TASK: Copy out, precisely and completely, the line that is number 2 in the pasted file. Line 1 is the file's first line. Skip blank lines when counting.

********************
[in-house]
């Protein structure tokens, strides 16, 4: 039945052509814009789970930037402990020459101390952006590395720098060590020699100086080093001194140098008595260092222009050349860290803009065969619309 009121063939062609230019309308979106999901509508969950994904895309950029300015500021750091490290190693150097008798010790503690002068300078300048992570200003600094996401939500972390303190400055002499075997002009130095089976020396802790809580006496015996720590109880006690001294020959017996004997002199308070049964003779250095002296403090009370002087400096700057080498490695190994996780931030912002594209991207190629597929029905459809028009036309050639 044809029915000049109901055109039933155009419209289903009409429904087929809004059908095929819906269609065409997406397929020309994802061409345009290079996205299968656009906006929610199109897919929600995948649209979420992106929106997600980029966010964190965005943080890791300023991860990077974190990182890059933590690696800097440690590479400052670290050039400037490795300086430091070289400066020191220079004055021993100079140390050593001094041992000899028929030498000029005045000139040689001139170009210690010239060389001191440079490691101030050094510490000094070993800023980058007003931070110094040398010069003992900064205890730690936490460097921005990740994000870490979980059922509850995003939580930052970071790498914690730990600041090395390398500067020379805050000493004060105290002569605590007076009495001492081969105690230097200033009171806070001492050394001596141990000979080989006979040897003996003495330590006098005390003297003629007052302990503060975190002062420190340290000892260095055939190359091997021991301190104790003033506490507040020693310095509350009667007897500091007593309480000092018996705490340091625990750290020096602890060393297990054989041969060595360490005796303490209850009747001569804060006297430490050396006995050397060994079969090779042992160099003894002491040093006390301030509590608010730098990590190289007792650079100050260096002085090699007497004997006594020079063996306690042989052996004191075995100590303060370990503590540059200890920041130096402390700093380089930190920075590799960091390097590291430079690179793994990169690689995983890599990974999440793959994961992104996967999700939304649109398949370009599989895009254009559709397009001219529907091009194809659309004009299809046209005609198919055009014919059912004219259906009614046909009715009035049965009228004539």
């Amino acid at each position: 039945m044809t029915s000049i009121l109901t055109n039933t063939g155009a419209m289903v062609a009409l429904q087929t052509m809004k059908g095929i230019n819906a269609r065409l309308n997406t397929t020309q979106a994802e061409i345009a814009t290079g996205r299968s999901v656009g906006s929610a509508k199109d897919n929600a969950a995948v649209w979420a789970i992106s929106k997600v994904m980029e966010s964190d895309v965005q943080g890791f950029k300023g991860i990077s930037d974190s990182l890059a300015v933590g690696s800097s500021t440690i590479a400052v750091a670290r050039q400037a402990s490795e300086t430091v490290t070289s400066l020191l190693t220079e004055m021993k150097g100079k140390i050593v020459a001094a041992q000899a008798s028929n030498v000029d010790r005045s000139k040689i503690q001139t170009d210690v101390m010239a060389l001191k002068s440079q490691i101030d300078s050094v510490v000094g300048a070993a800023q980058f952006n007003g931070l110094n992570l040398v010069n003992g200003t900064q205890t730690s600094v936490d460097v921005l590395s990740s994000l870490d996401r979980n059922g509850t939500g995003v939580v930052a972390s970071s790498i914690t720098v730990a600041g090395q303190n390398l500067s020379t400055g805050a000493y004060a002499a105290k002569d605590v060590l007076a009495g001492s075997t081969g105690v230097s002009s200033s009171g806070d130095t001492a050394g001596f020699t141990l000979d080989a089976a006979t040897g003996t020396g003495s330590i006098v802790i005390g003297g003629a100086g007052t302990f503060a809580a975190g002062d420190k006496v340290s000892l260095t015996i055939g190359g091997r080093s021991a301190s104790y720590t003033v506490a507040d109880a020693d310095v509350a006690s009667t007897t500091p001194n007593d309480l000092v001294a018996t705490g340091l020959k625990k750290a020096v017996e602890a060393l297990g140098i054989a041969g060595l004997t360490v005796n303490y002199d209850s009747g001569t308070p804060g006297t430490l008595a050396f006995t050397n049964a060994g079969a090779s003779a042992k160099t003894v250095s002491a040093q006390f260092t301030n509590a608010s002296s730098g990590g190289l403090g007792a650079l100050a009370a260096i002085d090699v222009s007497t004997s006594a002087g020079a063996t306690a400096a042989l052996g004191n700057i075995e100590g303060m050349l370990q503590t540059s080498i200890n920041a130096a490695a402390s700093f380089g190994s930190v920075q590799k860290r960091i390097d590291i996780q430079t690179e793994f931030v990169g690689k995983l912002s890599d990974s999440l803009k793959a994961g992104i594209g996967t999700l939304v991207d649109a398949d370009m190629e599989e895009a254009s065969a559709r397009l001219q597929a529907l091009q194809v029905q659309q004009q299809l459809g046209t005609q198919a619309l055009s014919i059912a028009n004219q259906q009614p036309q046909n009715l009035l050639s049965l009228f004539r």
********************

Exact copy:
């Protein structure tokens, strides 16, 4: 039945052509814009789970930037402990020459101390952006590395720098060590020699100086080093001194140098008595260092222009050349860290803009065969619309 009121063939062609230019309308979106999901509508969950994904895309950029300015500021750091490290190693150097008798010790503690002068300078300048992570200003600094996401939500972390303190400055002499075997002009130095089976020396802790809580006496015996720590109880006690001294020959017996004997002199308070049964003779250095002296403090009370002087400096700057080498490695190994996780931030912002594209991207190629597929029905459809028009036309050639 044809029915000049109901055109039933155009419209289903009409429904087929809004059908095929819906269609065409997406397929020309994802061409345009290079996205299968656009906006929610199109897919929600995948649209979420992106929106997600980029966010964190965005943080890791300023991860990077974190990182890059933590690696800097440690590479400052670290050039400037490795300086430091070289400066020191220079004055021993100079140390050593001094041992000899028929030498000029005045000139040689001139170009210690010239060389001191440079490691101030050094510490000094070993800023980058007003931070110094040398010069003992900064205890730690936490460097921005990740994000870490979980059922509850995003939580930052970071790498914690730990600041090395390398500067020379805050000493004060105290002569605590007076009495001492081969105690230097200033009171806070001492050394001596141990000979080989006979040897003996003495330590006098005390003297003629007052302990503060975190002062420190340290000892260095055939190359091997021991301190104790003033506490507040020693310095509350009667007897500091007593309480000092018996705490340091625990750290020096602890060393297990054989041969060595360490005796303490209850009747001569804060006297430490050396006995050397060994079969090779042992160099003894002491040093006390301030509590608010730098990590190289007792650079100050260096002085090699007497004997006594020079063996306690042989052996004191075995100590303060370990503590540059200890920041130096402390700093380089930190920075590799960091390097590291430079690179793994990169690689995983890599990974999440793959994961992104996967999700939304649109398949370009599989895009254009559709397009001219529907091009194809659309004009299809046209005609198919055009014919059912004219259906009614046909009715009035049965009228004539």